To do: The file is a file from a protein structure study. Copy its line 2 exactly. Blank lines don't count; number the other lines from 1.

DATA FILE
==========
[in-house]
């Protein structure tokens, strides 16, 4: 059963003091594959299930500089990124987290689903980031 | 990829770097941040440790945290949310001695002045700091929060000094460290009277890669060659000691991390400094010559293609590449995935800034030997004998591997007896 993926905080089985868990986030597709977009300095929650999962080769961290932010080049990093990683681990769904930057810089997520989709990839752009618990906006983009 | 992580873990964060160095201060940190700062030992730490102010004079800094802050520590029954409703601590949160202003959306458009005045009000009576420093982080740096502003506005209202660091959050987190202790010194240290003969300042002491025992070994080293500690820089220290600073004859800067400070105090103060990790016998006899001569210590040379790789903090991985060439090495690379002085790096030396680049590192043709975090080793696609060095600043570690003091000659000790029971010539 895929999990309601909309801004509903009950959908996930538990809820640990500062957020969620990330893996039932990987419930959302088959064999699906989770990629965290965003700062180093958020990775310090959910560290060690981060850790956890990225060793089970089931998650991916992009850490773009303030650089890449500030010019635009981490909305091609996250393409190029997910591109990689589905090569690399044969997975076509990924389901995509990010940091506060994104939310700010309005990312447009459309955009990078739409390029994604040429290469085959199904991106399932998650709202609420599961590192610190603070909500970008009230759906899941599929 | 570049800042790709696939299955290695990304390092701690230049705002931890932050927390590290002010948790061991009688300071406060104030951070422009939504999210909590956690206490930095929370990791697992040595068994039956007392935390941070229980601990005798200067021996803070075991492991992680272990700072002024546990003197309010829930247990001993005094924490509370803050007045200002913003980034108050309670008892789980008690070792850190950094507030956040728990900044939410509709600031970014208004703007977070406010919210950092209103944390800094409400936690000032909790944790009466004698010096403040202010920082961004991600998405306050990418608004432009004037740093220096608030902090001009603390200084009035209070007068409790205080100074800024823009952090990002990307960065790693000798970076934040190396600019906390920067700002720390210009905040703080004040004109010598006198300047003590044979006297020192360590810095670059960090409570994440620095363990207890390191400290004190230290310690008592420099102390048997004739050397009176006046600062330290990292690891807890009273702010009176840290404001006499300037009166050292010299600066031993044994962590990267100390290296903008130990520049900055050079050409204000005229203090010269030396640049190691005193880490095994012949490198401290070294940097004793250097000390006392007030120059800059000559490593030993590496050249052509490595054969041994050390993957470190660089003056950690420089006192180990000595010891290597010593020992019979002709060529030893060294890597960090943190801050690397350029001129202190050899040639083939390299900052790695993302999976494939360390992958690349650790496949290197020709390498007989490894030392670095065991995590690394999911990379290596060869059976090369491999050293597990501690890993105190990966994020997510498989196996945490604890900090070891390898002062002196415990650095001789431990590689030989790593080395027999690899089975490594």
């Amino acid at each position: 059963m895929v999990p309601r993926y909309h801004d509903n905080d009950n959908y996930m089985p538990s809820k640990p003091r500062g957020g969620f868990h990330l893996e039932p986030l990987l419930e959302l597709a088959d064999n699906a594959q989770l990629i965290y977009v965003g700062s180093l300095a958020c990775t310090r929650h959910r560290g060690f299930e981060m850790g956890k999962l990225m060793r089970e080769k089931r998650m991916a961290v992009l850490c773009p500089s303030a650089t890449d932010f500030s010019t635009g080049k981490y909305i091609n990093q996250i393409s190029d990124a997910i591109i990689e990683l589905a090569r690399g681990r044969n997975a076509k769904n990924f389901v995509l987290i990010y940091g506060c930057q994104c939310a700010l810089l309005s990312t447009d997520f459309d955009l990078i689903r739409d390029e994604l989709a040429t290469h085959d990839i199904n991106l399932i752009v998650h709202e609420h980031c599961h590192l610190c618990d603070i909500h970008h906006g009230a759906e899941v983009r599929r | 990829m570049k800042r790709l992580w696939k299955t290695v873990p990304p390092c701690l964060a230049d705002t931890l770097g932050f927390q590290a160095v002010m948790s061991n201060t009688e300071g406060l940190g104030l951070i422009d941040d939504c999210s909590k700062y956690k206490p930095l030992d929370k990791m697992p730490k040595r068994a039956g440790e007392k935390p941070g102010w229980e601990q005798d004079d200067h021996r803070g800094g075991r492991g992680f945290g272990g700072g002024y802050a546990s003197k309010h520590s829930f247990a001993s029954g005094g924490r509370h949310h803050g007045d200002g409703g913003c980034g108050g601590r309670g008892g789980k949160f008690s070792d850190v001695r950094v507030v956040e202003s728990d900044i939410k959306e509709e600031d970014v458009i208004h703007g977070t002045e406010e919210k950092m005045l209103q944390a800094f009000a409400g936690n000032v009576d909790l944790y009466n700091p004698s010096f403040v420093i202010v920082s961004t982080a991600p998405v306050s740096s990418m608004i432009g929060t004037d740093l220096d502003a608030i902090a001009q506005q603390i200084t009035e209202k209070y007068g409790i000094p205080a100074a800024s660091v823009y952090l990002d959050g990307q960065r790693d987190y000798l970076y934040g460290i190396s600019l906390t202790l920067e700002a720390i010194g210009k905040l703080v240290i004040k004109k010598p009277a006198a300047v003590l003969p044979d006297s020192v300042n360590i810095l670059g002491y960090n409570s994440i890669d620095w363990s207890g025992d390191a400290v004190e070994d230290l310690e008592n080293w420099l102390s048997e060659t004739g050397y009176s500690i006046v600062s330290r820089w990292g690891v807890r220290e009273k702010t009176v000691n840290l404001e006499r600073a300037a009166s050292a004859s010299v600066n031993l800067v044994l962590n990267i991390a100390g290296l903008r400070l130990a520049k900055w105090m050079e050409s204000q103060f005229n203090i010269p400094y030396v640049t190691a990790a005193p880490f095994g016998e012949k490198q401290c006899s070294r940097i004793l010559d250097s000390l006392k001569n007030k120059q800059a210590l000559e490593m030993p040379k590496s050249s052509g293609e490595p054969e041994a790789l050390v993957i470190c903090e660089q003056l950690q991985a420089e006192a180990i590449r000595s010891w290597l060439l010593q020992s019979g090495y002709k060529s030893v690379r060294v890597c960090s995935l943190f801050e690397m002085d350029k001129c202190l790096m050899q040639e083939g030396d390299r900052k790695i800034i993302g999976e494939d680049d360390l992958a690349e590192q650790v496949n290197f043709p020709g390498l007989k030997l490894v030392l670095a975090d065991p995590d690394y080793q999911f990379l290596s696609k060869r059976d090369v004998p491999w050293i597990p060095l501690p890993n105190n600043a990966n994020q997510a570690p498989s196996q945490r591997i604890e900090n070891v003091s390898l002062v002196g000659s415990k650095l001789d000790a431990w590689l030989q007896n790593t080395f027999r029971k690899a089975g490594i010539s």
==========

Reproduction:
């Protein structure tokens, strides 16, 4: 059963003091594959299930500089990124987290689903980031 | 990829770097941040440790945290949310001695002045700091929060000094460290009277890669060659000691991390400094010559293609590449995935800034030997004998591997007896 993926905080089985868990986030597709977009300095929650999962080769961290932010080049990093990683681990769904930057810089997520989709990839752009618990906006983009 | 992580873990964060160095201060940190700062030992730490102010004079800094802050520590029954409703601590949160202003959306458009005045009000009576420093982080740096502003506005209202660091959050987190202790010194240290003969300042002491025992070994080293500690820089220290600073004859800067400070105090103060990790016998006899001569210590040379790789903090991985060439090495690379002085790096030396680049590192043709975090080793696609060095600043570690003091000659000790029971010539 895929999990309601909309801004509903009950959908996930538990809820640990500062957020969620990330893996039932990987419930959302088959064999699906989770990629965290965003700062180093958020990775310090959910560290060690981060850790956890990225060793089970089931998650991916992009850490773009303030650089890449500030010019635009981490909305091609996250393409190029997910591109990689589905090569690399044969997975076509990924389901995509990010940091506060994104939310700010309005990312447009459309955009990078739409390029994604040429290469085959199904991106399932998650709202609420599961590192610190603070909500970008009230759906899941599929 | 570049800042790709696939299955290695990304390092701690230049705002931890932050927390590290002010948790061991009688300071406060104030951070422009939504999210909590956690206490930095929370990791697992040595068994039956007392935390941070229980601990005798200067021996803070075991492991992680272990700072002024546990003197309010829930247990001993005094924490509370803050007045200002913003980034108050309670008892789980008690070792850190950094507030956040728990900044939410509709600031970014208004703007977070406010919210950092209103944390800094409400936690000032909790944790009466004698010096403040202010920082961004991600998405306050990418608004432009004037740093220096608030902090001009603390200084009035209070007068409790205080100074800024823009952090990002990307960065790693000798970076934040190396600019906390920067700002720390210009905040703080004040004109010598006198300047003590044979006297020192360590810095670059960090409570994440620095363990207890390191400290004190230290310690008592420099102390048997004739050397009176006046600062330290990292690891807890009273702010009176840290404001006499300037009166050292010299600066031993044994962590990267100390290296903008130990520049900055050079050409204000005229203090010269030396640049190691005193880490095994012949490198401290070294940097004793250097000390006392007030120059800059000559490593030993590496050249052509490595054969041994050390993957470190660089003056950690420089006192180990000595010891290597010593020992019979002709060529030893060294890597960090943190801050690397350029001129202190050899040639083939390299900052790695993302999976494939360390992958690349650790496949290197020709390498007989490894030392670095065991995590690394999911990379290596060869059976090369491999050293597990501690890993105190990966994020997510498989196996945490604890900090070891390898002062002196415990650095001789431990590689030989790593080395027999690899089975490594």